Planet Finder, was launched in March 2009.
It has been argued that Alpha Centauri, the closest star
Artist's Impression of Gliese 581 c, the first extrasolar planet
system to Earth, may contain planets which could be
discovered within its star's habitable zone.
capable of sustaining life.[28]
On April 24, 2007, scientists at the European Southern Observatory in La Silla, Chile said they had found the first
Earth-like planet. The planet, known as Gliese 581 c, orbits within the habitable zone of its star Gliese 581, a red
dwarf star which is 20.5 light years (194 trillion km) from the Earth. It was initially thought that this planet could
Extraterrestrial life 9

contain liquid water, but recent computer simulations of the climate on Gliese 581 c by Werner von Bloh and his
team at Germany's Institute for Climate Impact Research suggest that carbon dioxide and methane in the atmosphere
would create a runaway greenhouse effect. This would warm the planet well above the boiling point of water (100
degrees Celsius/212 degrees Fahrenheit), thus dimming the hopes of finding life. As a result of greenhouse models,
scientists are now turning their attention to Gliese 581 d, which lies just outside of the star's traditional habitable
zone.[29]
On May 29, 2007, the Associated Press released a report stating that scientists identified twenty-eight new
extra-solar planetary bodies. One of these newly-discovered planets is said to have many similarities to Neptune.[30]
As of March 4, 2010, 429 extrasolar planets have been discovered (with 48 multi-planet systems), and new
discoveries occur monthly.[31]

Drake equation
In 1961, University of California, Santa Cruz astronomer and astrophysicist Dr. Frank Drake devised the Drake
equation. This controversial equation multiplied estimates of the following terms together:
• The rate of formation of suitable stars.
• The fraction of those stars which are orbited by planets.
• The number of Earth-like worlds per planetary system.
• The fraction of planets where intelligent life develops.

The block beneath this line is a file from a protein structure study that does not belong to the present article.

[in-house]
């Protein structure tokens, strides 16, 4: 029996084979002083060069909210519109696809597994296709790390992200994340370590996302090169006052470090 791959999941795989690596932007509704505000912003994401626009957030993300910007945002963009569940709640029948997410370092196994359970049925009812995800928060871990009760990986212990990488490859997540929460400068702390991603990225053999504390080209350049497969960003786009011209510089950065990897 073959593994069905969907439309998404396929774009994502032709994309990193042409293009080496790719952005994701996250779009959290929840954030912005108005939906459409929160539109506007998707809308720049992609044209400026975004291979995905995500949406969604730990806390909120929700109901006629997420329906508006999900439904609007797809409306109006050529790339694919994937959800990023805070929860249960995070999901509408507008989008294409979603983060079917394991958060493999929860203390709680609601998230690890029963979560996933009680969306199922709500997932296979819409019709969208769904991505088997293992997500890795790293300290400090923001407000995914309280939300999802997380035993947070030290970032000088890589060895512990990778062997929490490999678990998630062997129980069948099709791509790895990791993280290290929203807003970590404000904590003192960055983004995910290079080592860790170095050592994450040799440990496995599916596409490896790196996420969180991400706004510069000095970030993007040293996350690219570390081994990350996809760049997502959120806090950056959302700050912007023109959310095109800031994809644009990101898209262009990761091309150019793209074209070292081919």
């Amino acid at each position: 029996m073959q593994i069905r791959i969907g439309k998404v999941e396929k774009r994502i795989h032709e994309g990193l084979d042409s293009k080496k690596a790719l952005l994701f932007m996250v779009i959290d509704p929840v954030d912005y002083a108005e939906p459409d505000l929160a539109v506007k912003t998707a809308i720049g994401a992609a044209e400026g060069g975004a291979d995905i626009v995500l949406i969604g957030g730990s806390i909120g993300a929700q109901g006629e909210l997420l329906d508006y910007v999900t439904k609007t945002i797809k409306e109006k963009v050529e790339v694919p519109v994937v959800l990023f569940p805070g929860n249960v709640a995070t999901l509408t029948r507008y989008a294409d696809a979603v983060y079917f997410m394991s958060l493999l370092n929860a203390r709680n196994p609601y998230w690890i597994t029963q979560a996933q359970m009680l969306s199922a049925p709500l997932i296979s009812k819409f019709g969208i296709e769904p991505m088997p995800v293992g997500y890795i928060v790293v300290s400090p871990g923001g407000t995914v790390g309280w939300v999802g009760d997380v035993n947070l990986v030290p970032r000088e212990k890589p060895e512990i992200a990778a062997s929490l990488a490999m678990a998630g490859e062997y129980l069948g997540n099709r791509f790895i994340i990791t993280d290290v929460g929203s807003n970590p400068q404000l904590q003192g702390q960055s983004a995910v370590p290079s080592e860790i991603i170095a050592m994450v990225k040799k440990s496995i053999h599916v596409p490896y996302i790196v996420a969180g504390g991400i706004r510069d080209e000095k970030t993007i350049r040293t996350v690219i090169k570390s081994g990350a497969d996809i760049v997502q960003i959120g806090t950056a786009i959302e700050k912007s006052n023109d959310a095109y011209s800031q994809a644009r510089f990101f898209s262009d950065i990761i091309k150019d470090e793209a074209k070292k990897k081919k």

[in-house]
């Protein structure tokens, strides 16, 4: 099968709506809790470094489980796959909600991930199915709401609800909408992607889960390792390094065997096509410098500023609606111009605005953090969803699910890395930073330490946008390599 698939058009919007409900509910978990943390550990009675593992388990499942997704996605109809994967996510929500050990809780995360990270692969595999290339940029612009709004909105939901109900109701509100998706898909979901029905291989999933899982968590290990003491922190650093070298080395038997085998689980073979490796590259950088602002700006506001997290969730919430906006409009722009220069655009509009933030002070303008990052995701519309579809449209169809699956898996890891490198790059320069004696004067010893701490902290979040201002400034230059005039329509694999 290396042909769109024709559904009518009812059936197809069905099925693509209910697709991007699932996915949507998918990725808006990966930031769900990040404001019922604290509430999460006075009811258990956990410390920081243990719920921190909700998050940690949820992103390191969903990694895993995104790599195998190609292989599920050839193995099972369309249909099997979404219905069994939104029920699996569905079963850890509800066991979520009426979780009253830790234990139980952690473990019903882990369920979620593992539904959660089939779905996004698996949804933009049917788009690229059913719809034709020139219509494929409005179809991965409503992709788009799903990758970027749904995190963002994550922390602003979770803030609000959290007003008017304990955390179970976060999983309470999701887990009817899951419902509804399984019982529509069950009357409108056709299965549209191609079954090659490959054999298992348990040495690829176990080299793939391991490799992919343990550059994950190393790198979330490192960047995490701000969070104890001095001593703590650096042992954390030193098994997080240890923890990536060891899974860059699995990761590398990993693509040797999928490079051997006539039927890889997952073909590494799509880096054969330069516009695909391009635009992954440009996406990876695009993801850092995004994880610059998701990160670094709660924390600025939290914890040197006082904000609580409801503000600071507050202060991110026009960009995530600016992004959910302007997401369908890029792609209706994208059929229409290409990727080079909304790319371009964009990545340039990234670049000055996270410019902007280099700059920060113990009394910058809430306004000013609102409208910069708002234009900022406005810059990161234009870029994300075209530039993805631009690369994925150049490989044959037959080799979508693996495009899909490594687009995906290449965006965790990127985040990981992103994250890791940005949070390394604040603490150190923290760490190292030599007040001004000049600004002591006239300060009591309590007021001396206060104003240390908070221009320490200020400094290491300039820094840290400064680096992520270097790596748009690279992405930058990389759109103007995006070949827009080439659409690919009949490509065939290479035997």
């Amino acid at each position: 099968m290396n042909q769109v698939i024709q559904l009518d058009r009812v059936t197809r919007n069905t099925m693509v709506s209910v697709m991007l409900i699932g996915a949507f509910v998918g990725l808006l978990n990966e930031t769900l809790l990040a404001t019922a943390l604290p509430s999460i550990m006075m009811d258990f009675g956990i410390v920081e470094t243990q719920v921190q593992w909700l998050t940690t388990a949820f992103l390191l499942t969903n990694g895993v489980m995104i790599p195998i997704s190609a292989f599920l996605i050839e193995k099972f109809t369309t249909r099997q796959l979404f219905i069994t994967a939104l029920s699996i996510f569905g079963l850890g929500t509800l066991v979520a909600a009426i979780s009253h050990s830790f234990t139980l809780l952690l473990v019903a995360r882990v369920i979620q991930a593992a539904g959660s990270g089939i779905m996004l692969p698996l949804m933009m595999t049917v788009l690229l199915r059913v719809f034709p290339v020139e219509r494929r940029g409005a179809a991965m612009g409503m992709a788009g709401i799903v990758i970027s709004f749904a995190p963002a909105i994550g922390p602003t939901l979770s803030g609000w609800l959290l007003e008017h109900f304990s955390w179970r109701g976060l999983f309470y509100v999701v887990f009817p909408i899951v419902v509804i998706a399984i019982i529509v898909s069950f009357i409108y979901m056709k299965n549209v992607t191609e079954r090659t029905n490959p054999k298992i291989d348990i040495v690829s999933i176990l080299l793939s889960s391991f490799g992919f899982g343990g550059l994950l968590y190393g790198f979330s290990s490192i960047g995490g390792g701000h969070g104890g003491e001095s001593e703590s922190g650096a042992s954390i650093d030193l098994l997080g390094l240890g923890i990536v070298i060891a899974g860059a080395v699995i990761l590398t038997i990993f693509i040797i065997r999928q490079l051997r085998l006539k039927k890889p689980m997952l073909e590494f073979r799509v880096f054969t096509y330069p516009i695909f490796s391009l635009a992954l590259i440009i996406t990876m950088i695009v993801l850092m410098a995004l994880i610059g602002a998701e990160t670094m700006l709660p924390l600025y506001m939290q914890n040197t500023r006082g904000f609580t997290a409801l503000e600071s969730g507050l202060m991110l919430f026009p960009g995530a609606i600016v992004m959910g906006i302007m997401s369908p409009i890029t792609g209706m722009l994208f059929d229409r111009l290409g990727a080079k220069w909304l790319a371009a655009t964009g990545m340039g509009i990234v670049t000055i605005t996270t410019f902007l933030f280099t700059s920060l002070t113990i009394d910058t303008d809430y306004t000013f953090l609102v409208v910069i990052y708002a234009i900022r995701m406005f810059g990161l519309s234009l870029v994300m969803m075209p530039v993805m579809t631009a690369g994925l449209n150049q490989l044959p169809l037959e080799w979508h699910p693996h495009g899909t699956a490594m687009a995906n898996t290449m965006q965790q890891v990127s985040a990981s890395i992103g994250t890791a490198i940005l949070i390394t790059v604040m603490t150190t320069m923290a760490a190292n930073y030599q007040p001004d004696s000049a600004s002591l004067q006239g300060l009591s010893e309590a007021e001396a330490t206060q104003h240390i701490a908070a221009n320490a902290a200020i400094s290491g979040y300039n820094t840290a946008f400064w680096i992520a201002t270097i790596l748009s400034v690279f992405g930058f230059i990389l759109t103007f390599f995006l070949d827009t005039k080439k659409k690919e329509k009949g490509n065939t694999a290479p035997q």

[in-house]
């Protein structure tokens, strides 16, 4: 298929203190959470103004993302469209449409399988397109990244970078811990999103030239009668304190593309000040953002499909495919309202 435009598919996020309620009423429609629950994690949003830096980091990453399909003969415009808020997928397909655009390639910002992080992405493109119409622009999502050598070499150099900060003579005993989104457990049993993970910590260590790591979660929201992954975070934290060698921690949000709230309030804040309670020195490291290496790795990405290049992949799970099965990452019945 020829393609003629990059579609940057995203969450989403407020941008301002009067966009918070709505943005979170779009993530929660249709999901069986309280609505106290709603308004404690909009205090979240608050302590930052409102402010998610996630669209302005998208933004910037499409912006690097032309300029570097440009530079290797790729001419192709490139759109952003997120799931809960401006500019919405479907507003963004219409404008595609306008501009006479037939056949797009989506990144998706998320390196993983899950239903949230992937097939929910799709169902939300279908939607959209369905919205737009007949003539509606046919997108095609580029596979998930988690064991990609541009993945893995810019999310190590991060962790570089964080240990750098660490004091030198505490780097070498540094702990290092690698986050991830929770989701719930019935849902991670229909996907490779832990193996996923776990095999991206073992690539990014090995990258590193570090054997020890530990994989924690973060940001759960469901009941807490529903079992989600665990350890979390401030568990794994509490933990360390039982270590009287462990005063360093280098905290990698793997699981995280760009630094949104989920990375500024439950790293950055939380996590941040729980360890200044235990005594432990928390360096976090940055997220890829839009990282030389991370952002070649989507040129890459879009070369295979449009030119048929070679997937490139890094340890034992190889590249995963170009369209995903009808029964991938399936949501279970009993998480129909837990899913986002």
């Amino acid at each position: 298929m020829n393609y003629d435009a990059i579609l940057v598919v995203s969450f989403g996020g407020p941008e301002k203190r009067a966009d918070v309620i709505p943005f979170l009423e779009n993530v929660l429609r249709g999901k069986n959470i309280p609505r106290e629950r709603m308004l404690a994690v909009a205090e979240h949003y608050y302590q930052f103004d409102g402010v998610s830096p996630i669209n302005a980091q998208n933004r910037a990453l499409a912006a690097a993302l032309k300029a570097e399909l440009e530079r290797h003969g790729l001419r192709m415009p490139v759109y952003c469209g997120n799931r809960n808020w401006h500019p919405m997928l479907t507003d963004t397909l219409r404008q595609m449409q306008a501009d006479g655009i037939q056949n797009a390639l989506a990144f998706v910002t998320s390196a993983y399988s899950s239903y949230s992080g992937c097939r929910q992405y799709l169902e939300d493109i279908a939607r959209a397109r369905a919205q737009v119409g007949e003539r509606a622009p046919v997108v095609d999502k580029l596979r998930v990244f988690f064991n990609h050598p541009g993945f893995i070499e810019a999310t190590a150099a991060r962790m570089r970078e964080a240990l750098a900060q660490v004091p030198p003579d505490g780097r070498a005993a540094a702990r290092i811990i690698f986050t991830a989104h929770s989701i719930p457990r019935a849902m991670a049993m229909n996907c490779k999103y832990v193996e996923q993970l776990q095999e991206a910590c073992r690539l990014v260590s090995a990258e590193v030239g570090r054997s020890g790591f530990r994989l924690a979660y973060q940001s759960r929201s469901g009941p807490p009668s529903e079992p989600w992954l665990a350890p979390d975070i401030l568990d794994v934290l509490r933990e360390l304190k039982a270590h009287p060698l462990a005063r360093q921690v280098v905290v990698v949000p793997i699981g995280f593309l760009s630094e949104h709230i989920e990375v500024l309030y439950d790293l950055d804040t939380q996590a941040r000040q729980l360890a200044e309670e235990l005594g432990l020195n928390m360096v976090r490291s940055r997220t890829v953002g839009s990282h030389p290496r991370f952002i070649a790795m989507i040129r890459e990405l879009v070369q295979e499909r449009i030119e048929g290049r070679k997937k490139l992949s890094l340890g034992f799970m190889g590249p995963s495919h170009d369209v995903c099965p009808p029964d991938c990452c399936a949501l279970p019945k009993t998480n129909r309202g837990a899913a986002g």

• The fraction of possible communicative planets.
• The "lifetime" of possible communicative civilizations.
Drake used the equation to estimate that there are approximately 10,000 planets in the Milky Way galaxy containing
intelligent life with the possible capability of communicating with Earth.[32]
Based on observations from the Hubble Space Telescope, there are at least 125 billion galaxies in the Universe. It is
estimated that at least ten percent of all sun-like stars have a system of planets[33] , i.e. there are 6.25×1018 stars with
planets orbiting them in the universe. Even if we assume that only one out of a billion of these stars have planets
supporting life, there would be some 6.25×109 (billion) life-supporting planetary systems in the Universe.

Extraterrestrial life in the Solar System


Many bodies in the Solar System have been suggested
as being capable of containing conventional organic
life. The most commonly suggested ones are listed
below; of these, five of the ten are moons, and are
thought to have large bodies of underground liquid
(streams), where life may have evolved in a similar
fashion to deep sea vents.
• Mars — Life on Mars has been long speculated.
Liquid water is widely thought to have existed on
Mars in the past, and there may still be liquid water
This planetary habitability chart shows where life might exist on
beneath the surface. Methane was found in the extrasolar planets, based on the Solar System and life on Earth.
atmosphere of Mars. By July 2008, laboratory tests
aboard NASA's Phoenix Mars Lander had identified water in a soil sample. The lander's robotic arm delivered the
sample to an instrument which
Extraterrestrial life 10

identifies vapors produced by the heating of


samples. Recent photographs from the Mars Global
Surveyor show evidence of recent (i.e. within 10
years) flows of a liquid on the Red Planet's frigid
surface.[35]
• Mercury — The MESSENGER expedition to
Mercury has discovered that a large amount of water
exists in its exosphere.
• Europa — Europa may contain liquid water beneath
its thick ice layer. It is possible that vents on the
bottom of the ocean warm the ice, so liquid could
exist beneath the ice layer, perhaps capable of
Europa, due to the possibility of an ocean under its icy crust, might
supporting microbes and simple plants, just like in [4] [34]
host some form of microbial life.
Earth's hydrothermal vents.[4]
• Jupiter — Carl Sagan and others in the 1960s and 70s computed conditions for hypothetical amino acid-based